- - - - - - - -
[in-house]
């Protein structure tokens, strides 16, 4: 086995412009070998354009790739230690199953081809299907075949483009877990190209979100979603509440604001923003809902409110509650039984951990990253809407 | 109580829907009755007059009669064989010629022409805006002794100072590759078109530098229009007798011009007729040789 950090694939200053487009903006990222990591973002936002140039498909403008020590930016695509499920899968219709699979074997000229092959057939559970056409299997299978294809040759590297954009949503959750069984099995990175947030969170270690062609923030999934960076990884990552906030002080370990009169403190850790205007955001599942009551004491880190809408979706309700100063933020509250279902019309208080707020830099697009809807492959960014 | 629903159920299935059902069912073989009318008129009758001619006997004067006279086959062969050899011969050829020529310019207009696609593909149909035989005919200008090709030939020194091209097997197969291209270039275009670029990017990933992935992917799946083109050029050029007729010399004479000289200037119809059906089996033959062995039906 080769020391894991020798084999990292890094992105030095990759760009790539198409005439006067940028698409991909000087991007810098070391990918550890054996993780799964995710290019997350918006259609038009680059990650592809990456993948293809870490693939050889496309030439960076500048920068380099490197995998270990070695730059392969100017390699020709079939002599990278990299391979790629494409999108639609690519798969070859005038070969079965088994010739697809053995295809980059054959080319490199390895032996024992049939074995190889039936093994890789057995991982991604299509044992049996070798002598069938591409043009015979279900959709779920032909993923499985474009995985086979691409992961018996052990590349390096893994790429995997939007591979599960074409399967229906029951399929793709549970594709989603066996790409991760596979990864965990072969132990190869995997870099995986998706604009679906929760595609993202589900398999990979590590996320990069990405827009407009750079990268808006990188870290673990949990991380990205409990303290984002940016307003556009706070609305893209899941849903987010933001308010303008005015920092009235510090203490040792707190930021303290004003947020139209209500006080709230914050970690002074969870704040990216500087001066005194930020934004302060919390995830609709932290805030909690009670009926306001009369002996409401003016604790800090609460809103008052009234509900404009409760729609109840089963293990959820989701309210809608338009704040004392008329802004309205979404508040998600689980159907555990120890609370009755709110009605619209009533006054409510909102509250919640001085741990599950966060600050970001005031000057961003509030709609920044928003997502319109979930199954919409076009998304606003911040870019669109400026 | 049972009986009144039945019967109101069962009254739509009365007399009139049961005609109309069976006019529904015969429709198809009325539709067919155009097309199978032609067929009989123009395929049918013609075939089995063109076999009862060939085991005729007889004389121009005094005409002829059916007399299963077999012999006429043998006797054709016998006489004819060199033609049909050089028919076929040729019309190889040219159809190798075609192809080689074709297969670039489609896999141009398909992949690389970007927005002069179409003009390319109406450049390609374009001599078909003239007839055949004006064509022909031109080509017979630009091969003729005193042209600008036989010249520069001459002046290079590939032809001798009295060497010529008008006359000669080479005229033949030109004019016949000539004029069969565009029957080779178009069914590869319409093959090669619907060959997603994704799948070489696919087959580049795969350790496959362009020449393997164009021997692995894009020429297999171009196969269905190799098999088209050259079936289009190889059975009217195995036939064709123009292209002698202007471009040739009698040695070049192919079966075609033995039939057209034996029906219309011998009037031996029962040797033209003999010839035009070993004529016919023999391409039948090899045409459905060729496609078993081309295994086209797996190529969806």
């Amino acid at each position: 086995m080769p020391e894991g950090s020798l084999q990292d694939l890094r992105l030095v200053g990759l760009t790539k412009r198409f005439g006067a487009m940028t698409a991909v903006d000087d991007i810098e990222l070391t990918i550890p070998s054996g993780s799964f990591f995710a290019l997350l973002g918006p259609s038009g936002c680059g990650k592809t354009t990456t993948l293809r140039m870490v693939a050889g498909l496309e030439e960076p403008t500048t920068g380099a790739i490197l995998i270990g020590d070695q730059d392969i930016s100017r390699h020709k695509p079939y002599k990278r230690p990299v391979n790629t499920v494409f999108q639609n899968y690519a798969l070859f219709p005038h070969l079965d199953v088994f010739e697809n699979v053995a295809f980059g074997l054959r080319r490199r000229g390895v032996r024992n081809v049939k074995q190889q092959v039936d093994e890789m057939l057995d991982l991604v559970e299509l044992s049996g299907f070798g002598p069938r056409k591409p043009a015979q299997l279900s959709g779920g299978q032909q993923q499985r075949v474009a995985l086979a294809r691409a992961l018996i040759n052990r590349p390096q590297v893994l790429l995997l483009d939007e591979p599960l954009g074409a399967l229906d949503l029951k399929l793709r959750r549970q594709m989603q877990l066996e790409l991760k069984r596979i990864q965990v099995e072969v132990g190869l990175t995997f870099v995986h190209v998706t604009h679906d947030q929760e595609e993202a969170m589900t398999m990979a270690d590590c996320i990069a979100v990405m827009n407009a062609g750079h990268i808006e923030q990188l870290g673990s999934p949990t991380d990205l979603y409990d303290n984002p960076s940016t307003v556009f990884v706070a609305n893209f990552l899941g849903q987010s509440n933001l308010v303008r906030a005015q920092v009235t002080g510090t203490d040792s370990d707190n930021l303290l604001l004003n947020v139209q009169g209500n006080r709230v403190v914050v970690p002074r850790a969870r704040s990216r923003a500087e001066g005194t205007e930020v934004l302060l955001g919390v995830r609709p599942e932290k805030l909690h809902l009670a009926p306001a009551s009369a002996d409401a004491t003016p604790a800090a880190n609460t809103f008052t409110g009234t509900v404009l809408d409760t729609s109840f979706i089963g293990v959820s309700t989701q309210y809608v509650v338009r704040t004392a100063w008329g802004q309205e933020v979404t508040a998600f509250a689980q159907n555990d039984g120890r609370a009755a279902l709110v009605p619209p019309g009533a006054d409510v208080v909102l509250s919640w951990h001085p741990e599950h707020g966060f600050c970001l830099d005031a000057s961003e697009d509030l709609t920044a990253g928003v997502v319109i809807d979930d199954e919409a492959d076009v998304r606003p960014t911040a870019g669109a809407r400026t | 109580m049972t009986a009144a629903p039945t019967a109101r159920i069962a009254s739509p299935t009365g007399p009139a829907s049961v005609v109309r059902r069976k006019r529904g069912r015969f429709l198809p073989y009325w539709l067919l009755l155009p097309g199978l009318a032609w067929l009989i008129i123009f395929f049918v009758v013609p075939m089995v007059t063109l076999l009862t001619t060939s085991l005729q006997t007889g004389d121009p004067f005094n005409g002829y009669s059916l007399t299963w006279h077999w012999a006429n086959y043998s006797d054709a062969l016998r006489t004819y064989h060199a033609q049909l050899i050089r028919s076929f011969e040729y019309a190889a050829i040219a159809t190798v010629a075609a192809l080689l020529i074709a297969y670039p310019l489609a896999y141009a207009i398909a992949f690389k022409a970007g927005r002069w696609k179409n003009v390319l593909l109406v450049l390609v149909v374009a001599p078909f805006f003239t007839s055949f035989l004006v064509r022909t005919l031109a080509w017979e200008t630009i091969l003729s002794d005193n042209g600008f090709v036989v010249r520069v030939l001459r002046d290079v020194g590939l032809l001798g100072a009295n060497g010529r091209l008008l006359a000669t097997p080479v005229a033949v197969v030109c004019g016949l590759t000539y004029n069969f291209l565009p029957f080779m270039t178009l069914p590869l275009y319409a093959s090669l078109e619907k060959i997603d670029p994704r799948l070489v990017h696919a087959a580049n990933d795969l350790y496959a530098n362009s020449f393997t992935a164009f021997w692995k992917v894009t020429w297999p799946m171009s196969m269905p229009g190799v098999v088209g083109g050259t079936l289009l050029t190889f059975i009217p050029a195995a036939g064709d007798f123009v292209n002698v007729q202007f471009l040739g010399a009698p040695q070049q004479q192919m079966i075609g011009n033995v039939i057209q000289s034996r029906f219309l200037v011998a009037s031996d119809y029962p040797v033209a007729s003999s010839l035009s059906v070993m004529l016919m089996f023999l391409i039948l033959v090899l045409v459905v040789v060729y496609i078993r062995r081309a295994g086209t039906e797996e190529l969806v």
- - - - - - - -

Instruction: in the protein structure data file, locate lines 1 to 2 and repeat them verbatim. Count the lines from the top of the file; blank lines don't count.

[in-house]
């Protein structure tokens, strides 16, 4: 086995412009070998354009790739230690199953081809299907075949483009877990190209979100979603509440604001923003809902409110509650039984951990990253809407 | 109580829907009755007059009669064989010629022409805006002794100072590759078109530098229009007798011009007729040789 950090694939200053487009903006990222990591973002936002140039498909403008020590930016695509499920899968219709699979074997000229092959057939559970056409299997299978294809040759590297954009949503959750069984099995990175947030969170270690062609923030999934960076990884990552906030002080370990009169403190850790205007955001599942009551004491880190809408979706309700100063933020509250279902019309208080707020830099697009809807492959960014 | 629903159920299935059902069912073989009318008129009758001619006997004067006279086959062969050899011969050829020529310019207009696609593909149909035989005919200008090709030939020194091209097997197969291209270039275009670029990017990933992935992917799946083109050029050029007729010399004479000289200037119809059906089996033959062995039906 080769020391894991020798084999990292890094992105030095990759760009790539198409005439006067940028698409991909000087991007810098070391990918550890054996993780799964995710290019997350918006259609038009680059990650592809990456993948293809870490693939050889496309030439960076500048920068380099490197995998270990070695730059392969100017390699020709079939002599990278990299391979790629494409999108639609690519798969070859005038070969079965088994010739697809053995295809980059054959080319490199390895032996024992049939074995190889039936093994890789057995991982991604299509044992049996070798002598069938591409043009015979279900959709779920032909993923499985474009995985086979691409992961018996052990590349390096893994790429995997939007591979599960074409399967229906029951399929793709549970594709989603066996790409991760596979990864965990072969132990190869995997870099995986998706604009679906929760595609993202589900398999990979590590996320990069990405827009407009750079990268808006990188870290673990949990991380990205409990303290984002940016307003556009706070609305893209899941849903987010933001308010303008005015920092009235510090203490040792707190930021303290004003947020139209209500006080709230914050970690002074969870704040990216500087001066005194930020934004302060919390995830609709932290805030909690009670009926306001009369002996409401003016604790800090609460809103008052009234509900404009409760729609109840089963293990959820989701309210809608338009704040004392008329802004309205979404508040998600689980159907555990120890609370009755709110009605619209009533006054409510909102509250919640001085741990599950966060600050970001005031000057961003509030709609920044928003997502319109979930199954919409076009998304606003911040870019669109400026 | 049972009986009144039945019967109101069962009254739509009365007399009139049961005609109309069976006019529904015969429709198809009325539709067919155009097309199978032609067929009989123009395929049918013609075939089995063109076999009862060939085991005729007889004389121009005094005409002829059916007399299963077999012999006429043998006797054709016998006489004819060199033609049909050089028919076929040729019309190889040219159809190798075609192809080689074709297969670039489609896999141009398909992949690389970007927005002069179409003009390319109406450049390609374009001599078909003239007839055949004006064509022909031109080509017979630009091969003729005193042209600008036989010249520069001459002046290079590939032809001798009295060497010529008008006359000669080479005229033949030109004019016949000539004029069969565009029957080779178009069914590869319409093959090669619907060959997603994704799948070489696919087959580049795969350790496959362009020449393997164009021997692995894009020429297999171009196969269905190799098999088209050259079936289009190889059975009217195995036939064709123009292209002698202007471009040739009698040695070049192919079966075609033995039939057209034996029906219309011998009037031996029962040797033209003999010839035009070993004529016919023999391409039948090899045409459905060729496609078993081309295994086209797996190529969806």